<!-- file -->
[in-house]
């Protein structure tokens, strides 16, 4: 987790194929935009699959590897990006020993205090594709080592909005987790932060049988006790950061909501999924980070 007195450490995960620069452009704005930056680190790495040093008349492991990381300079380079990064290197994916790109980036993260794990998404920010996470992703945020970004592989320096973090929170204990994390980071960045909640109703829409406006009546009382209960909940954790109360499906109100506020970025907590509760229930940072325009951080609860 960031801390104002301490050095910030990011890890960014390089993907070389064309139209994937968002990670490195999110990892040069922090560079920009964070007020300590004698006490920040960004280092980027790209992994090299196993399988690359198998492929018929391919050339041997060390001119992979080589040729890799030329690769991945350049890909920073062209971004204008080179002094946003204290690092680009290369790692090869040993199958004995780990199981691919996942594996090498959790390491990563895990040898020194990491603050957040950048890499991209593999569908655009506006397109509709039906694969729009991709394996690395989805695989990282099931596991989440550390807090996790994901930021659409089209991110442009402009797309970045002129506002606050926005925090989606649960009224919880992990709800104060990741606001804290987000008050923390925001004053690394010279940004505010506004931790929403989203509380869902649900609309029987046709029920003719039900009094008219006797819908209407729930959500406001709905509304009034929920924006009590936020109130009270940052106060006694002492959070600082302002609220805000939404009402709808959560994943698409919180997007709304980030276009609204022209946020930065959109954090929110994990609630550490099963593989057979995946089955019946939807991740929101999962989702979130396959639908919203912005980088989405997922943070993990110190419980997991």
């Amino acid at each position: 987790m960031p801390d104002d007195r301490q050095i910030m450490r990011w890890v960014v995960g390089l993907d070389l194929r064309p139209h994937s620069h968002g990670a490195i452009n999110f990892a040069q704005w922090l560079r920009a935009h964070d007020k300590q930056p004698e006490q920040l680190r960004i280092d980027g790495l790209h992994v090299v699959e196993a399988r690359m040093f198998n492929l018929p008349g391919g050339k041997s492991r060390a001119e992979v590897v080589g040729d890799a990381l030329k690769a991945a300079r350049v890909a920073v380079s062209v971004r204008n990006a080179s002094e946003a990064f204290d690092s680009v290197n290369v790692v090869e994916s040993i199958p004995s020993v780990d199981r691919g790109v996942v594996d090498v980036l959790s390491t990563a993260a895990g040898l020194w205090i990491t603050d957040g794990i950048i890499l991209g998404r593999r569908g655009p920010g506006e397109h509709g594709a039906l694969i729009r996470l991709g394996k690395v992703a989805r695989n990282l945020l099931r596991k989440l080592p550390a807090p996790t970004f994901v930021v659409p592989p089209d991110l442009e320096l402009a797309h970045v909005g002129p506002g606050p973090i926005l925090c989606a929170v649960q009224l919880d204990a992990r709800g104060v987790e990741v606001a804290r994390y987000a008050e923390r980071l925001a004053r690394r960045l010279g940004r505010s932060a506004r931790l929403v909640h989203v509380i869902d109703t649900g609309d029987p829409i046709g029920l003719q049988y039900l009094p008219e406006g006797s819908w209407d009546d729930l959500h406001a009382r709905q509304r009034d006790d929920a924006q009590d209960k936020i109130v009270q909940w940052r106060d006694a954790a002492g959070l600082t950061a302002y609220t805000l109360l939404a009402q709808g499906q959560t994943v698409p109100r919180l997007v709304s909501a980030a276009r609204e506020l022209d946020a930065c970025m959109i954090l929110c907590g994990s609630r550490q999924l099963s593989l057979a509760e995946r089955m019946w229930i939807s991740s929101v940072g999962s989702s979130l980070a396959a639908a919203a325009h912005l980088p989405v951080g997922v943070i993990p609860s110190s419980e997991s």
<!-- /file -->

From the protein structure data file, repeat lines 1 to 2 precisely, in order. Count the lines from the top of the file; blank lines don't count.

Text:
[in-house]
């Protein structure tokens, strides 16, 4: 987790194929935009699959590897990006020993205090594709080592909005987790932060049988006790950061909501999924980070 007195450490995960620069452009704005930056680190790495040093008349492991990381300079380079990064290197994916790109980036993260794990998404920010996470992703945020970004592989320096973090929170204990994390980071960045909640109703829409406006009546009382209960909940954790109360499906109100506020970025907590509760229930940072325009951080609860 960031801390104002301490050095910030990011890890960014390089993907070389064309139209994937968002990670490195999110990892040069922090560079920009964070007020300590004698006490920040960004280092980027790209992994090299196993399988690359198998492929018929391919050339041997060390001119992979080589040729890799030329690769991945350049890909920073062209971004204008080179002094946003204290690092680009290369790692090869040993199958004995780990199981691919996942594996090498959790390491990563895990040898020194990491603050957040950048890499991209593999569908655009506006397109509709039906694969729009991709394996690395989805695989990282099931596991989440550390807090996790994901930021659409089209991110442009402009797309970045002129506002606050926005925090989606649960009224919880992990709800104060990741606001804290987000008050923390925001004053690394010279940004505010506004931790929403989203509380869902649900609309029987046709029920003719039900009094008219006797819908209407729930959500406001709905509304009034929920924006009590936020109130009270940052106060006694002492959070600082302002609220805000939404009402709808959560994943698409919180997007709304980030276009609204022209946020930065959109954090929110994990609630550490099963593989057979995946089955019946939807991740929101999962989702979130396959639908919203912005980088989405997922943070993990110190419980997991």